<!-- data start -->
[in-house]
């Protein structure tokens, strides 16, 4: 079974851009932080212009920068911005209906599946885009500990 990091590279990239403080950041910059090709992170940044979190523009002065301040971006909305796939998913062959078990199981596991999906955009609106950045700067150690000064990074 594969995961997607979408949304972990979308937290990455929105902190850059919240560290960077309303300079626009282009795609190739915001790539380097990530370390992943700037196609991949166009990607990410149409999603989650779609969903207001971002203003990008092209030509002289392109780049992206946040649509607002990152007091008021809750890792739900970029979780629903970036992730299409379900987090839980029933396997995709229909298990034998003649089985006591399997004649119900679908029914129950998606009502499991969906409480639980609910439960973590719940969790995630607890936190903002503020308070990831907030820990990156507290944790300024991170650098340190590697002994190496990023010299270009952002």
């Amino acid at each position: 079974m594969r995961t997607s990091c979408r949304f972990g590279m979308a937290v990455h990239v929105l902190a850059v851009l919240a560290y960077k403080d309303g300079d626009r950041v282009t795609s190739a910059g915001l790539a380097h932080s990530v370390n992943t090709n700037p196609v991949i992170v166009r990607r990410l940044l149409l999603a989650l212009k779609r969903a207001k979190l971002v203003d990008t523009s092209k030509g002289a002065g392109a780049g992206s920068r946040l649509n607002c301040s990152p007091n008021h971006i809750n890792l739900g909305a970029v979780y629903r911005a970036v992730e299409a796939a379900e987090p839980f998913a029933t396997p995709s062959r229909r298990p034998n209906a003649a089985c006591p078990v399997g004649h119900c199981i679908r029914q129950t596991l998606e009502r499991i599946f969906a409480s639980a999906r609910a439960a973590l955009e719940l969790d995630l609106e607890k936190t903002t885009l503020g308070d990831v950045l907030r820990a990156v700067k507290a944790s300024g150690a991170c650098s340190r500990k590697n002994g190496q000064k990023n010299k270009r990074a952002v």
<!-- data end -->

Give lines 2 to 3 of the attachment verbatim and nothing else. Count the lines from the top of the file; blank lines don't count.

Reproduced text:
């Protein structure tokens, strides 16, 4: 079974851009932080212009920068911005209906599946885009500990 990091590279990239403080950041910059090709992170940044979190523009002065301040971006909305796939998913062959078990199981596991999906955009609106950045700067150690000064990074 594969995961997607979408949304972990979308937290990455929105902190850059919240560290960077309303300079626009282009795609190739915001790539380097990530370390992943700037196609991949166009990607990410149409999603989650779609969903207001971002203003990008092209030509002289392109780049992206946040649509607002990152007091008021809750890792739900970029979780629903970036992730299409379900987090839980029933396997995709229909298990034998003649089985006591399997004649119900679908029914129950998606009502499991969906409480639980609910439960973590719940969790995630607890936190903002503020308070990831907030820990990156507290944790300024991170650098340190590697002994190496990023010299270009952002």
């Amino acid at each position: 079974m594969r995961t997607s990091c979408r949304f972990g590279m979308a937290v990455h990239v929105l902190a850059v851009l919240a560290y960077k403080d309303g300079d626009r950041v282009t795609s190739a910059g915001l790539a380097h932080s990530v370390n992943t090709n700037p196609v991949i992170v166009r990607r990410l940044l149409l999603a989650l212009k779609r969903a207001k979190l971002v203003d990008t523009s092209k030509g002289a002065g392109a780049g992206s920068r946040l649509n607002c301040s990152p007091n008021h971006i809750n890792l739900g909305a970029v979780y629903r911005a970036v992730e299409a796939a379900e987090p839980f998913a029933t396997p995709s062959r229909r298990p034998n209906a003649a089985c006591p078990v399997g004649h119900c199981i679908r029914q129950t596991l998606e009502r499991i599946f969906a409480s639980a999906r609910a439960a973590l955009e719940l969790d995630l609106e607890k936190t903002t885009l503020g308070d990831v950045l907030r820990a990156v700067k507290a944790s300024g150690a991170c650098s340190r500990k590697n002994g190496q000064k990023n010299k270009r990074a952002v």